What's in your vitamin bottle may not match the label

By: Olga Michail Email
By: Olga Michail Email

EAU CLAIRE, Wis. (WEAU) -- Vitamin D is extremely important in our diet, and it is not difficult to come by; you can find it in milk, eggs, fish-common food for many people. And some prefer a supplement to normalize their vitamin D levels in the winter months. But according to a recent study some supplements have less of the vitamin than it appears on their label.

"The FDA doesn't necessarily check what's listed on the labels. They check more for manufacturing processes, to make sure that nothing is harmful," said Susan Kasik-Miller, Clinical Dietitian at the Sacred Heart Hospital.

Research done by Kaiser Permanente, reveals: out of five tested pills in the bottle, most averaged closer to 100 percent, but one-third were still too high, or too low.

"It was really kind of a surprise for a lot of people, I think; to find out that the amounts that were listed on the label were not in the product," said Kasik-Miller.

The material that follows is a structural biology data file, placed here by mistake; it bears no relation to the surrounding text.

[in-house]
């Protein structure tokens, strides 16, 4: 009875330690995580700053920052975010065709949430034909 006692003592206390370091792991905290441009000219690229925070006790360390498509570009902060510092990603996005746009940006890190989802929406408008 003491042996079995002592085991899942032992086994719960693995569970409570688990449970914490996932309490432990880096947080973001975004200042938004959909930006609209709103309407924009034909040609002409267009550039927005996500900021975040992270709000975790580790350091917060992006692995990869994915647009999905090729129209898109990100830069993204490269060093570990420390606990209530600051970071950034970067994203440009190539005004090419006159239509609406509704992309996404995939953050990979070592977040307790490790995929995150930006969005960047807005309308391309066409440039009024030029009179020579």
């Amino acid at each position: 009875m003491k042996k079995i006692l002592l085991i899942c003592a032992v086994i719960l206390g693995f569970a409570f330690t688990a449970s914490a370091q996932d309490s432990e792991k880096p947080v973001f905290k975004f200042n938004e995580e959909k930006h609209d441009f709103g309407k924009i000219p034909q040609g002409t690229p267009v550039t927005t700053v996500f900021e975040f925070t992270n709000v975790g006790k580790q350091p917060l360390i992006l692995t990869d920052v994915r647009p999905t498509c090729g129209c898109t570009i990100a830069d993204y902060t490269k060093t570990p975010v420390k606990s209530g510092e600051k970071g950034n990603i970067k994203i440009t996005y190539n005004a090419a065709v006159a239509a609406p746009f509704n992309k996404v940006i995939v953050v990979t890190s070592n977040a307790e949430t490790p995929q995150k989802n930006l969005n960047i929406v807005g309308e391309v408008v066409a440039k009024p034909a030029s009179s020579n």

And since most people don't check their vitamins labels, doctors say for those who rely on the supplements for vitamin D, not having enough of it in the bottle, can take a toll on their overall health.

"I just pick up vitamin D. I make assumptions that they're being truthful, and somehow it's regulated, they wouldn't say something that wasn't there," said consumer Pat Rundle, who has been using vitamin D supplements for more than two years.

"I think it's very important to get what we pay for. If you're buying a supplement you expect the amount that's listed on the label, to actually be in the product. If it's not in the product, you're really not getting what you’ve paid for," said Kasik-Miller.

And to make sure it all there, doctors say, choose a supplements from well-known manufacturers, and with the United States Pharmacopeia approval on it.

"We do want to maybe look for USP certification, to assure us that the amounts of vitamins that are listed on the label are actually on the label."

"I will check the bottle, and see what it has on it. I'd like to think it has the approval, but I will check it out. And if not, I will look for the one that does,” said Rundle.

Miller says that if the bottle contains actual amount of vitamin D that's listed on the label, it will give you plenty of vitamin D, to make up what you wouldn't be getting through the sunlight.


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